God, I don't know! I've never really thought about that. I think it may even heal the relationship between Jon and Sansa somewhat, because she's always taken her mother's view of how Jon entered the family. I think finding out that her father did not cheat on Catelyn and had an illegitimate child would probably build a few bridges rather than burn them. I think it could do good for the relationship.
We never really saw Sansa's reaction to finding out that Jon died and came back to life …
I bet she reacted to that the same way everybody else reacted to that: complete shock. "Uh, what?" (Laughs.) She was probably just astounded. I think they caught up with each other in front of the fire over that beer, or whatever it was they were drinking. Of course I think it was a completely crazy moment for her, but she never got to see him die, so he's exactly the same as he was before to her!
Jon and Sansa reunited this season. Bran is hopefully heading south from beyond the Wall. Arya is back in Westeros. As the story builds toward the end, the stage is set for a Stark reunion. But what would that even look like at this point, given everything they've gone through since the start of the story?
I think the Stark reunion would definitely be different. A lot of dynamics will have changed. They all split up and were basically trying to get back together for so long, but they've all changed so much in the meantime. They're all carrying different motives now. It would be very interesting to see them back together now, but it wouldn't be the family dynamic that they're used to … maybe for better or for worse. I think Arya and Sansa's spats would be gone, and they would realize that they totally love each other, and there was no point in fighting. I think Jon and Arya's reunion would be wonderful, as well as Bran and Jon's. It would be wonderful, but we would see how long it would last, and how frustrated they would get with each other, having been isolated for so long, all of them.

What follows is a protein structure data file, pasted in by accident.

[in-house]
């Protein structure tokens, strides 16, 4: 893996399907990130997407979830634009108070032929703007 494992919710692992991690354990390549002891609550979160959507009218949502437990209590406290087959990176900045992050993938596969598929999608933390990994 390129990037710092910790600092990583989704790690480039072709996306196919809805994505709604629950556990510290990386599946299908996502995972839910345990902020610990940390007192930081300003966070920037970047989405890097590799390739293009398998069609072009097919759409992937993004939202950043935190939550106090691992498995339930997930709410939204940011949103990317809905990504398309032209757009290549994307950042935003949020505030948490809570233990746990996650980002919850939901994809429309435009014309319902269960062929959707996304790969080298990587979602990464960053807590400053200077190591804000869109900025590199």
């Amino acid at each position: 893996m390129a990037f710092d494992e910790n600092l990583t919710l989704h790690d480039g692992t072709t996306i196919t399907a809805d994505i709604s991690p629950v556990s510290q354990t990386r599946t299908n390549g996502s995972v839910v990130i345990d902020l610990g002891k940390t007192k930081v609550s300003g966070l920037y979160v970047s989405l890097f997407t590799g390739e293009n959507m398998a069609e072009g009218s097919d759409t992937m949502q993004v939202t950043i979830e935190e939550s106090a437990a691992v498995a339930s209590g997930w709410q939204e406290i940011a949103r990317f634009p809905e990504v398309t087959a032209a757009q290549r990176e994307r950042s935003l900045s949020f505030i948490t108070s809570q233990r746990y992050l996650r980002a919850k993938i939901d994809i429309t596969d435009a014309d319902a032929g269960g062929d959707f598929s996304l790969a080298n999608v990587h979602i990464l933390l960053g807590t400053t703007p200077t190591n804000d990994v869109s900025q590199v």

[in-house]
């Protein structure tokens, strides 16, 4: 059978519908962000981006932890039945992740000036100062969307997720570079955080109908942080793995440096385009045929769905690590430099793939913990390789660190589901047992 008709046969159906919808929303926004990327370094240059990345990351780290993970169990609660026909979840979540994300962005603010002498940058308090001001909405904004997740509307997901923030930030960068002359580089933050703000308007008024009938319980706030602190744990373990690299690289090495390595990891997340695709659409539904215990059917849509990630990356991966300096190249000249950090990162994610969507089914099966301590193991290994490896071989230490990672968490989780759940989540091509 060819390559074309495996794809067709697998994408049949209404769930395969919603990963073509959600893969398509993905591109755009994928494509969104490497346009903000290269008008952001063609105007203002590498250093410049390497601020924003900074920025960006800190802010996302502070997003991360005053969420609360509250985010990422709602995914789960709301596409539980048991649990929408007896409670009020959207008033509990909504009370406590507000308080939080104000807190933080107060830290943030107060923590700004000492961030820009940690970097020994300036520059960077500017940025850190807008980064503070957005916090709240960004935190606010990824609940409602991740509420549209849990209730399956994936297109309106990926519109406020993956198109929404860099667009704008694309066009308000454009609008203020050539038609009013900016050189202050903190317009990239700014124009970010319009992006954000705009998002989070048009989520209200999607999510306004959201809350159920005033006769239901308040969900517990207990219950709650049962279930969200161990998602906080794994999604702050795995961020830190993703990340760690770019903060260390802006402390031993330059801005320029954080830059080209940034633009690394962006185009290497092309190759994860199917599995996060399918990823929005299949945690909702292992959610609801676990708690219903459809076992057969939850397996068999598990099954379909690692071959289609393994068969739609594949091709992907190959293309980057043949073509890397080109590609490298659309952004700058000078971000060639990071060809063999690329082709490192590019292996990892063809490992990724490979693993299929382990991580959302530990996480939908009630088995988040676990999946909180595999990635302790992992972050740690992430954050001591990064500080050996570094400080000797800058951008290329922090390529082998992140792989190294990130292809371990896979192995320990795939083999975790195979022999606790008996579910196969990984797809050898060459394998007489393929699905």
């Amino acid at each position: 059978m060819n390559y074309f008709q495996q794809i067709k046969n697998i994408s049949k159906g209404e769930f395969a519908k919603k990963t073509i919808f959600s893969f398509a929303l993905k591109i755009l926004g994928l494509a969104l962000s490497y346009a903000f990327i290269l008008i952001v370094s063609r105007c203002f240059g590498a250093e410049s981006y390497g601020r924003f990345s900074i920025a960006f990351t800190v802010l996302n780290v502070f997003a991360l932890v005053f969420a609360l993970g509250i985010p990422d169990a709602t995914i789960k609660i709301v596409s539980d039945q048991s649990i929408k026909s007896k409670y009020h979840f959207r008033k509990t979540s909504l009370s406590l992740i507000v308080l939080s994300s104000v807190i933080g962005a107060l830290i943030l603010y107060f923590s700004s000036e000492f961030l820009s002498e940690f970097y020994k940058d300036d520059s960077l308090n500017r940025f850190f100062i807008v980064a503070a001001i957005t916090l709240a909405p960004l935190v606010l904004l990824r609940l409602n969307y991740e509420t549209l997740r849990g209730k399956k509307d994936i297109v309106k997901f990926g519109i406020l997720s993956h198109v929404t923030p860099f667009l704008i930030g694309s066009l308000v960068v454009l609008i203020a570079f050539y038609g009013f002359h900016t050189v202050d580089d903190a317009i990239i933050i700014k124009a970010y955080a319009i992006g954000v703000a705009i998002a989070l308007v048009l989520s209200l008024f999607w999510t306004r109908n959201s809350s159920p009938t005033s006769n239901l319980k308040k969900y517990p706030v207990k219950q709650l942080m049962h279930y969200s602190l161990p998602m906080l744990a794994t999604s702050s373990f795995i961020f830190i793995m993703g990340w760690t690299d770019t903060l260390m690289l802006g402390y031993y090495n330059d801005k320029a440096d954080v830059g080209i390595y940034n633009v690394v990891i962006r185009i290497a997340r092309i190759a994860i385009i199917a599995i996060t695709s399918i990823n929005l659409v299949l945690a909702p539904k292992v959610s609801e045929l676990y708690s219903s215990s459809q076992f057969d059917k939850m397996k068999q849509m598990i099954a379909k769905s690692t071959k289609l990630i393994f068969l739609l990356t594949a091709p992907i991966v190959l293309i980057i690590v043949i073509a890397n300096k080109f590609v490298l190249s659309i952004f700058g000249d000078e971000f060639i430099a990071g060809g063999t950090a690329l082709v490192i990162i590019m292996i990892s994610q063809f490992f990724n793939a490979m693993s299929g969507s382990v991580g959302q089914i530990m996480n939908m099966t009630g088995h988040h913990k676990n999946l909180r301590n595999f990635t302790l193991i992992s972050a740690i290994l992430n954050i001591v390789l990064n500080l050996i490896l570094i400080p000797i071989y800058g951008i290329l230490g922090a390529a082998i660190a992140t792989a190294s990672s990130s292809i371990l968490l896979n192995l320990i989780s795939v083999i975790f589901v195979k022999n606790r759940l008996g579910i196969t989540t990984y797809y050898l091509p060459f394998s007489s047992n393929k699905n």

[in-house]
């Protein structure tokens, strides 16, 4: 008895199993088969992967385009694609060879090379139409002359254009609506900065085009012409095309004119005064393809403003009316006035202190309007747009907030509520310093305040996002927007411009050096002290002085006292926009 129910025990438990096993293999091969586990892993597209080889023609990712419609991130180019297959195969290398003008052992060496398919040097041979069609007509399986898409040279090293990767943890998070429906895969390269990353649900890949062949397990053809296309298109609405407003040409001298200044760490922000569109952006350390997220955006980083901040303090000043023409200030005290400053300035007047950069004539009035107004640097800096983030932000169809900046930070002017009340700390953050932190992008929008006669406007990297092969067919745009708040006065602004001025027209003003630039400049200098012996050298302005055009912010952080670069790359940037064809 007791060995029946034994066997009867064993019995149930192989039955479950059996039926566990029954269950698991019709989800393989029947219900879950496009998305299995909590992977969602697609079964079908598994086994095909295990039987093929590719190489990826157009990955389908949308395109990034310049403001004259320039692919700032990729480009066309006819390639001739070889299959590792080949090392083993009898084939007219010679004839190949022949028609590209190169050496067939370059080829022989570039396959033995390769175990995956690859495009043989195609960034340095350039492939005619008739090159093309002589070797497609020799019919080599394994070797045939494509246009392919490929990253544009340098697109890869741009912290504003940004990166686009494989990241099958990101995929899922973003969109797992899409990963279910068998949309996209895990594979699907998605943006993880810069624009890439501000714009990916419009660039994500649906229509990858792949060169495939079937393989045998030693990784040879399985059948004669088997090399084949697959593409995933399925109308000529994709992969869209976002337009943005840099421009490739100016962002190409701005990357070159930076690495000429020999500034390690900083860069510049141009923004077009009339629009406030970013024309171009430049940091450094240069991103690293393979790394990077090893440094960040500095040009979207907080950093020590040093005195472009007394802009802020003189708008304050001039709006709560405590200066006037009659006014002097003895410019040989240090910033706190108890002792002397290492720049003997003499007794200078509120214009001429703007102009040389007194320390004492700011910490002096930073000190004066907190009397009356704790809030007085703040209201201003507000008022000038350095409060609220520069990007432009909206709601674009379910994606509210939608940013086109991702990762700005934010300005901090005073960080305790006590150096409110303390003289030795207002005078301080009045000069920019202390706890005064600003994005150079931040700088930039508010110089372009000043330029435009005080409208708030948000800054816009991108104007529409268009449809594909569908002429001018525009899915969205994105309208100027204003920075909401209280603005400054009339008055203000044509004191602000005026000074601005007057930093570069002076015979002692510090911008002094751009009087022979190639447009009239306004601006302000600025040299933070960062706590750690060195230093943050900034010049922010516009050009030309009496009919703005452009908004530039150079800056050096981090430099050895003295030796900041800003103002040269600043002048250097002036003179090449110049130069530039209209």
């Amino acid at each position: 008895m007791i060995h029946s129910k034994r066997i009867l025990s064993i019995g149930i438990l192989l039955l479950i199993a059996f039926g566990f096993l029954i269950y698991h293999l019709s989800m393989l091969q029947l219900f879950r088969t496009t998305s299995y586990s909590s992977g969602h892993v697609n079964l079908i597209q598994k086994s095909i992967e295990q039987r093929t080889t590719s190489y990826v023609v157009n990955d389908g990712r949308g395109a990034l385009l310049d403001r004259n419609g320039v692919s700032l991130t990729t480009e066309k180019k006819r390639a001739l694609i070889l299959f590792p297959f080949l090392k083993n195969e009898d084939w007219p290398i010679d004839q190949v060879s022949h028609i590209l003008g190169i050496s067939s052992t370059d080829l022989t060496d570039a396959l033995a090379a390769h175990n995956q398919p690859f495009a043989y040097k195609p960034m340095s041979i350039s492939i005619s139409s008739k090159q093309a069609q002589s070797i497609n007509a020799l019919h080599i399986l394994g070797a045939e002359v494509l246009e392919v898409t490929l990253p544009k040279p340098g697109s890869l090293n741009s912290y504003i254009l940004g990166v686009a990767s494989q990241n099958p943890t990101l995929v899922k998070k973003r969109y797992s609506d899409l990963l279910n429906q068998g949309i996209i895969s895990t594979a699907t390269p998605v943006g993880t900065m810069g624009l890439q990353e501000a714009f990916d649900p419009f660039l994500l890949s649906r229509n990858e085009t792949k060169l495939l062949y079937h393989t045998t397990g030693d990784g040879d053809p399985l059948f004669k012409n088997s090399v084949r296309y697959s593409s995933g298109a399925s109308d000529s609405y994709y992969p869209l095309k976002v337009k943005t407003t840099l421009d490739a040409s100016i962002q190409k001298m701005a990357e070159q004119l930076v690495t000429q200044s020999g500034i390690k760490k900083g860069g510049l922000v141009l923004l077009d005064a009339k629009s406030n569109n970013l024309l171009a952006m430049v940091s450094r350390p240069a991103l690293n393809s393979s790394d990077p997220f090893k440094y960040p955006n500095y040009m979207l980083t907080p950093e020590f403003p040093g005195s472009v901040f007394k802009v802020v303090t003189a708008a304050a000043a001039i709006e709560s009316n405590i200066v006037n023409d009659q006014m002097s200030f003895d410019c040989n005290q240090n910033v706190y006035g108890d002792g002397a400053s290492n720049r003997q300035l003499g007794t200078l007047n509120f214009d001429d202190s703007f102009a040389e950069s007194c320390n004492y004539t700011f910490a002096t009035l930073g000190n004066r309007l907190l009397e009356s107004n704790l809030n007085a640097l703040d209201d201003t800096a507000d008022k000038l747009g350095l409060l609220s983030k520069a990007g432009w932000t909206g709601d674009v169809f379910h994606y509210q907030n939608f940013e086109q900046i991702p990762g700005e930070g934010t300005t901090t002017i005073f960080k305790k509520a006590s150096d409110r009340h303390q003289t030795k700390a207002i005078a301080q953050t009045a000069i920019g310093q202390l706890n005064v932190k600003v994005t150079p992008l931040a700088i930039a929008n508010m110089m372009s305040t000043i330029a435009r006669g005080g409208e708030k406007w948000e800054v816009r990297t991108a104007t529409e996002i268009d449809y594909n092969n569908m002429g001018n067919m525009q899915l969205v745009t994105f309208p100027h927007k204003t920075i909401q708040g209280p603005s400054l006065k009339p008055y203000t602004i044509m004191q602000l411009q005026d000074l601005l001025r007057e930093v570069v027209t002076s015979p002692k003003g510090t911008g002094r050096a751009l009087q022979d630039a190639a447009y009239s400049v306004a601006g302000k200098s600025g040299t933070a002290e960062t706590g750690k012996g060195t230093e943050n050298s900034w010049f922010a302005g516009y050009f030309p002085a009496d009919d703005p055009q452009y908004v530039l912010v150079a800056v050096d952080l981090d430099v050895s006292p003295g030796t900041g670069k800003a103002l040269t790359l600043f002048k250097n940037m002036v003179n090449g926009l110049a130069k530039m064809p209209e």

Looking forward, Cersei is on the Iron Throne now. She's one of Sansa's biggest enemies still out there. Is this a nightmare situation for Sansa?
It could potentially be an opportunity for her. I think it's difficult, because Sansa's ally in Margaery is no longer there. She could have really helped out in this situation. Cersei is probably the only antagonist of Sansa's that she really has left, so there's perhaps an opportunity there to go to war — but who knows. I think Daenerys might get there first.
Follow THR's Game of Thrones coverage for more interviews, news and analysis.